Wednesday, November 5, 2014


Recently, I found myself in the back of a taxi cruising down a main avenue in Mexico City, relieved by the surprising lack of traffic. As I gazed out my window into a sunshiny day, the driver pulled me from my thoughts with rapid fire questions about what I was doing in his city and of course, how I liked the comida. He was a kind man with eyes that smiled brighter that his toothy grin. With generous head nods and chuckles, he heartily approved of all my favorite things about Mexico. 

Moments later, though, he was peering up into the rearview mirror and disapprovingly wagging his finger at me when I answered "no" to a series of questions inquiring if I had been here or done that. He frowned, wrinkles deepening, and said, "My white do not know my country."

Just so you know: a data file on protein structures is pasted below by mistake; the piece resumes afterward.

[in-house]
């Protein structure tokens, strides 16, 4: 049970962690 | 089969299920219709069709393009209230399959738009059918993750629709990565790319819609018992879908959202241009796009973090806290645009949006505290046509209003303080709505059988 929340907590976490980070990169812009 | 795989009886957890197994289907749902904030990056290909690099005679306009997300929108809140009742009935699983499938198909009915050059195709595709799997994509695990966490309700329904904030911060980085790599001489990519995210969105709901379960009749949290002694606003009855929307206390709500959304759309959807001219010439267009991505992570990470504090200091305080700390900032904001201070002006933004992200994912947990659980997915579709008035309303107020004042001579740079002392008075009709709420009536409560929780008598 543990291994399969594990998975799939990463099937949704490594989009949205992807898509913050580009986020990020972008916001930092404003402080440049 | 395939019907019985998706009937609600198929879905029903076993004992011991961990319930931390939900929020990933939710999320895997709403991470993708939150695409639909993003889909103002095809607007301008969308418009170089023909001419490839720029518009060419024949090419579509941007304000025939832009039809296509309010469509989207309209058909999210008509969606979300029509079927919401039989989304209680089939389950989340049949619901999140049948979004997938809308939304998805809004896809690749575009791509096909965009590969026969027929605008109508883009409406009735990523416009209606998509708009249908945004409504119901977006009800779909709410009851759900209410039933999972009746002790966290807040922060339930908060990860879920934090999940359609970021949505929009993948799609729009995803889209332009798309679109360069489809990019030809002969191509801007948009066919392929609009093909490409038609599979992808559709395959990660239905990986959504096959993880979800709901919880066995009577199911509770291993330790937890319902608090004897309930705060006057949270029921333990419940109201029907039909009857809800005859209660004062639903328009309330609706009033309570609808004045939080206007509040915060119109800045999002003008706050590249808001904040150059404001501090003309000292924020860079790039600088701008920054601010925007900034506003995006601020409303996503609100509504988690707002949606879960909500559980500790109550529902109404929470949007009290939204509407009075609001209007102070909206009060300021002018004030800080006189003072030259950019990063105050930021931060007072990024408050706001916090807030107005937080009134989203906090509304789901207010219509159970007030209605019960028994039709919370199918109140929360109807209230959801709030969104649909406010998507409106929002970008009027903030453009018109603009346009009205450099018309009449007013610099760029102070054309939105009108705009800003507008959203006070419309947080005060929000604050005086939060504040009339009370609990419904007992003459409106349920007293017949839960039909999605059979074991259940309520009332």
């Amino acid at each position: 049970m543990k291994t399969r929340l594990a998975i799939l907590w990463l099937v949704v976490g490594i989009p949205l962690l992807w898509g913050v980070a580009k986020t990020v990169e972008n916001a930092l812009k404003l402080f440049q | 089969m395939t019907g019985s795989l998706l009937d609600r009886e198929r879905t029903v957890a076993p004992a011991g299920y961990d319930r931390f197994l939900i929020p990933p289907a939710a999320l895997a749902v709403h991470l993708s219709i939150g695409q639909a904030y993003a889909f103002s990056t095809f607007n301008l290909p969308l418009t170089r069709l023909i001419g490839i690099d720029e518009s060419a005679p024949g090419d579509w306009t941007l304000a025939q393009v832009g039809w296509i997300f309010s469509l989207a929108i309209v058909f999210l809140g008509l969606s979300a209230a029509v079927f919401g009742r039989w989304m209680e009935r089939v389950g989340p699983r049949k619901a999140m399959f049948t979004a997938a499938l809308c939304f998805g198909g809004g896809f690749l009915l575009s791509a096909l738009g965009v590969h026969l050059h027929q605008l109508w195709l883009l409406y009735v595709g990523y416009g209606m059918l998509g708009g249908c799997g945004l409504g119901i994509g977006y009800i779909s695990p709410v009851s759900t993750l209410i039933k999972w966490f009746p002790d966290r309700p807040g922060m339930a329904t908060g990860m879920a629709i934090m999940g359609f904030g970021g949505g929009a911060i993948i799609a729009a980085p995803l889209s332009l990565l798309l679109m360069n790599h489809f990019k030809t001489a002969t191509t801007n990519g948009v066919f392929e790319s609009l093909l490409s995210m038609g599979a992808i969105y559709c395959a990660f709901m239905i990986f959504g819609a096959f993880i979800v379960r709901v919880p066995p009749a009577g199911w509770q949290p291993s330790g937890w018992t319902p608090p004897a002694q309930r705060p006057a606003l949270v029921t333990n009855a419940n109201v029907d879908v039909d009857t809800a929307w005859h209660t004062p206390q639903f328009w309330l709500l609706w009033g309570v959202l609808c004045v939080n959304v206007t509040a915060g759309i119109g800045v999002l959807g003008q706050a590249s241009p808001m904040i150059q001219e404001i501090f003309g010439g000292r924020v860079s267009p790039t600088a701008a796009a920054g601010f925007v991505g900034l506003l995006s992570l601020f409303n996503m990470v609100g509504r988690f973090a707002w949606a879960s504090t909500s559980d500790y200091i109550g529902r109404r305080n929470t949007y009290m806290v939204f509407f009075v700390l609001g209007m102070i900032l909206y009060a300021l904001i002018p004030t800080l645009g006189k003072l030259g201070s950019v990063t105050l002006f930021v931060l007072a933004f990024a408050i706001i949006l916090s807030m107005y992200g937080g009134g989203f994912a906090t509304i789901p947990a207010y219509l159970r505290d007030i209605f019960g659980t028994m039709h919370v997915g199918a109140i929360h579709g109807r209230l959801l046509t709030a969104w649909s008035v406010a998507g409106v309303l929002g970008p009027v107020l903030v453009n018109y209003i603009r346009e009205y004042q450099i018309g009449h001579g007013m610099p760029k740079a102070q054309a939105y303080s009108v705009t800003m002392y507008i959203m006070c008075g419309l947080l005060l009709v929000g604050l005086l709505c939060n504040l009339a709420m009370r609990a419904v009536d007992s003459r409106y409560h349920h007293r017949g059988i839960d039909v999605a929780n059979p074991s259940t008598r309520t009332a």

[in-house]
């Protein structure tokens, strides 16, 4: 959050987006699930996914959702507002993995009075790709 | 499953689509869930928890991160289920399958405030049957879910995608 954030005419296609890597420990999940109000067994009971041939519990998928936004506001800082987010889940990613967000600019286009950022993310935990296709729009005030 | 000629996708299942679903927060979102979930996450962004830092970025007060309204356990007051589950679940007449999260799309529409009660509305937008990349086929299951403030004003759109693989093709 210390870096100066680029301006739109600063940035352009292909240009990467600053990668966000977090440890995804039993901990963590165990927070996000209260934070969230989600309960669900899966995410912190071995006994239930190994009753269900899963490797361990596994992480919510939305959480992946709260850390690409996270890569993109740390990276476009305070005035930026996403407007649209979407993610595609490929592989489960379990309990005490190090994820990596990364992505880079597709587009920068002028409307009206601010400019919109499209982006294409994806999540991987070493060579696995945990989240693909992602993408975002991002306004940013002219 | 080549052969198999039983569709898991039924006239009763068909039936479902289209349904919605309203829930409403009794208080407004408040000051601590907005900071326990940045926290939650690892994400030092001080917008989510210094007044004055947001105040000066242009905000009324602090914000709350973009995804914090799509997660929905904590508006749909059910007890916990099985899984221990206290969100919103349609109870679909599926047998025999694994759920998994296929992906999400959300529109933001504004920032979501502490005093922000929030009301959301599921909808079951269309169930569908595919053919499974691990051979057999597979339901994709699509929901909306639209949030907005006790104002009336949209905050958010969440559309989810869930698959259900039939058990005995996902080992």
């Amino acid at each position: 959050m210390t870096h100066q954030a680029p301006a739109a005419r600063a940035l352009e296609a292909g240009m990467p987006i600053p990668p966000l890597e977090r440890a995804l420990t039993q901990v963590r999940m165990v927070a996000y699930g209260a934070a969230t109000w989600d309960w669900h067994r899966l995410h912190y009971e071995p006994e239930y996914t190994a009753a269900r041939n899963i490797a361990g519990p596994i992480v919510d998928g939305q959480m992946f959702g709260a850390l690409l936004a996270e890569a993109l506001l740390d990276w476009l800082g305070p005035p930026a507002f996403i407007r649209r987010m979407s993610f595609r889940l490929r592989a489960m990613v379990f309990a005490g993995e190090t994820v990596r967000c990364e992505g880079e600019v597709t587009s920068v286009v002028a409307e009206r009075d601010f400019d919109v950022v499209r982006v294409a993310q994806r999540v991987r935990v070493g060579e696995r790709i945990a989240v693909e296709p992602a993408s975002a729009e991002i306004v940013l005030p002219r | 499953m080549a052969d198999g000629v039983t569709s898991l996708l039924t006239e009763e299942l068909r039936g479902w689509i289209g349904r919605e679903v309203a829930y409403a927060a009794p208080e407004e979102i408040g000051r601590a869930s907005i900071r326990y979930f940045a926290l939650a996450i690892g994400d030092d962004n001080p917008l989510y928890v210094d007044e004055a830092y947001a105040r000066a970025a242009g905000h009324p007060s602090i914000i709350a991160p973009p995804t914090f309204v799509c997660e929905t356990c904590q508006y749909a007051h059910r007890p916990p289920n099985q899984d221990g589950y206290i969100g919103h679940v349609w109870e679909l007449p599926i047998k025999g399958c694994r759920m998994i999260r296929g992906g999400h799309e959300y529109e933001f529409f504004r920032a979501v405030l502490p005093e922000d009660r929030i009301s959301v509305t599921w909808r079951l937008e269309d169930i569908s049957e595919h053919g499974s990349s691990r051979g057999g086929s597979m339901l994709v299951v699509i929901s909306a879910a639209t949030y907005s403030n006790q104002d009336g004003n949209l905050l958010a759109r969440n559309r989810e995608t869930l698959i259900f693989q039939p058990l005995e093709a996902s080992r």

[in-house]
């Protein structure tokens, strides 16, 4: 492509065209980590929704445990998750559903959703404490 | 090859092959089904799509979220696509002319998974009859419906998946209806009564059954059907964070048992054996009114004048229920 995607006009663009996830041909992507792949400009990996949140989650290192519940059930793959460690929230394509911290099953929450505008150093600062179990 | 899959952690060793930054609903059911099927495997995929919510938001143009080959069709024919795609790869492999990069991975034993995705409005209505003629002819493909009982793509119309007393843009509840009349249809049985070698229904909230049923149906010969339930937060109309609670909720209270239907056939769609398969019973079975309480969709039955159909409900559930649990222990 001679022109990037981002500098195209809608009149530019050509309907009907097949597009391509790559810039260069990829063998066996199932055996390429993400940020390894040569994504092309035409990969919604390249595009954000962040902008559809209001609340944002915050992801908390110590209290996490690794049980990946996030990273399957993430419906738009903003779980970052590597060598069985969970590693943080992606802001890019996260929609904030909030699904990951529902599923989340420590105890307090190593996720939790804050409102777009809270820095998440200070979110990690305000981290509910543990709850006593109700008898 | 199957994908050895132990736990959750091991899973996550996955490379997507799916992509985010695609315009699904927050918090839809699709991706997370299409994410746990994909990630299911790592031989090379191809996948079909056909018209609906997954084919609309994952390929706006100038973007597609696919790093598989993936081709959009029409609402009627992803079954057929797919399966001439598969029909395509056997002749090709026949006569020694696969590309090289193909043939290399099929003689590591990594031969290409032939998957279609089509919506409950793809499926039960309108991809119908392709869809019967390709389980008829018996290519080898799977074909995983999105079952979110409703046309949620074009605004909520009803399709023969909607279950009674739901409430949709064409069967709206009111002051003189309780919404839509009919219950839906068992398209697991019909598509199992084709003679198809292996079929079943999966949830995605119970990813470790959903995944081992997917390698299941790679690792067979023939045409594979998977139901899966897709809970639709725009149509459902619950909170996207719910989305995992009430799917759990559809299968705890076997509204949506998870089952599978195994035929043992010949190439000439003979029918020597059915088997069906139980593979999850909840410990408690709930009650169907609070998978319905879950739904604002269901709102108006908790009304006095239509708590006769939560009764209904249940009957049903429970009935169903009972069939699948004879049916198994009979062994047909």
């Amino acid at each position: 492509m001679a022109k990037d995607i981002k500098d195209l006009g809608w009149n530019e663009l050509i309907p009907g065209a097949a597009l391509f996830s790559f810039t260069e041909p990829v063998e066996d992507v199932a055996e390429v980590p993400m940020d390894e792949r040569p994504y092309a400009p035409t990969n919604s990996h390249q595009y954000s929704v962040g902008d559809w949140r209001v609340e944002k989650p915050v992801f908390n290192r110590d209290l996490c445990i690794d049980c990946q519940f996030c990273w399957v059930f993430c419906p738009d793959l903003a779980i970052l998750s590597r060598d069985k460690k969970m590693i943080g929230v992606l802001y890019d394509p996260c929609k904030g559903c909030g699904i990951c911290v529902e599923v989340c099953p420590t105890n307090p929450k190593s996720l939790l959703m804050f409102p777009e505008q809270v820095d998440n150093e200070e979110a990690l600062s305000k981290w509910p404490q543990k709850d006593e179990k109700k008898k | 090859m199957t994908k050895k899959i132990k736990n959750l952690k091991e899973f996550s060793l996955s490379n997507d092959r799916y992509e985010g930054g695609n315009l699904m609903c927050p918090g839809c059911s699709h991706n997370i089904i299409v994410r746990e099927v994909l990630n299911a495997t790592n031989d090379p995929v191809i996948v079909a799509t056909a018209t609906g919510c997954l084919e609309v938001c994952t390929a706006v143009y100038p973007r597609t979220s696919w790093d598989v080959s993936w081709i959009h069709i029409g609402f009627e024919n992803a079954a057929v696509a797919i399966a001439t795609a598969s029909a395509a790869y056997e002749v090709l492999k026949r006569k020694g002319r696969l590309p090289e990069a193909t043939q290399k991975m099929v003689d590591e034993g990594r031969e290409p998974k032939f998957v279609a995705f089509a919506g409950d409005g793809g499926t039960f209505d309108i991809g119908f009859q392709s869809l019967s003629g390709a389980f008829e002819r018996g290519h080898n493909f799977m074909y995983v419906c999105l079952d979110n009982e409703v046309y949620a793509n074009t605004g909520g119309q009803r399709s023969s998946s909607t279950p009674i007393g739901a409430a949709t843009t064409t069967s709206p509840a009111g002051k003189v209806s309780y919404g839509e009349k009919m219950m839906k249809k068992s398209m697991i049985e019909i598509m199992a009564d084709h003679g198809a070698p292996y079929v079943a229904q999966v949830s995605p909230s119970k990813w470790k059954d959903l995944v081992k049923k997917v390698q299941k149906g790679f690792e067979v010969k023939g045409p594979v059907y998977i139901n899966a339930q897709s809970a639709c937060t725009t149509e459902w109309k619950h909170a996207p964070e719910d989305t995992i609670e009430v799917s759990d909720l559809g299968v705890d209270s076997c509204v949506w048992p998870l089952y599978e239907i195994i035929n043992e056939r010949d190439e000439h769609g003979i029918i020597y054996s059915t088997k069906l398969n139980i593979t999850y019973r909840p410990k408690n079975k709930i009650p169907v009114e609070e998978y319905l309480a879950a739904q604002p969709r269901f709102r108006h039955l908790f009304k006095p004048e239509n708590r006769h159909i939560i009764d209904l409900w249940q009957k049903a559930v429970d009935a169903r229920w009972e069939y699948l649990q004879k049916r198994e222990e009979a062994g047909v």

I left feeling dejected, yet with a renewed determination to explore my city. See, when I arrived here, I told myself that I didn't have to try and squeeze every wonderful thing about Mexico City into a week and a half because I wasn't a tourist. I was making a home here and those things would come in time. But maybe, with that mindset, I lost some of the drive to see all the "must-see's" and to do all the "must-do's". 

So while my lifelong friend, Nicole, was here for a visit this week, it was the perfect time to be a tourist. And based on the taxi man's recommendation, I knew where we needed to go. Three subway lines, a train ride, and some walking later, we arrived at the floating gardens of Xochimilco. 

After the boat ride, the mariachis, the vendors, the food, everything. . .I understood why my taxi driver was so adamant about visiting this place. He helped me see the value of being a tourist right outside my own home. 

 And maybe I know his country just a bit more for it. 

No comments:

Post a Comment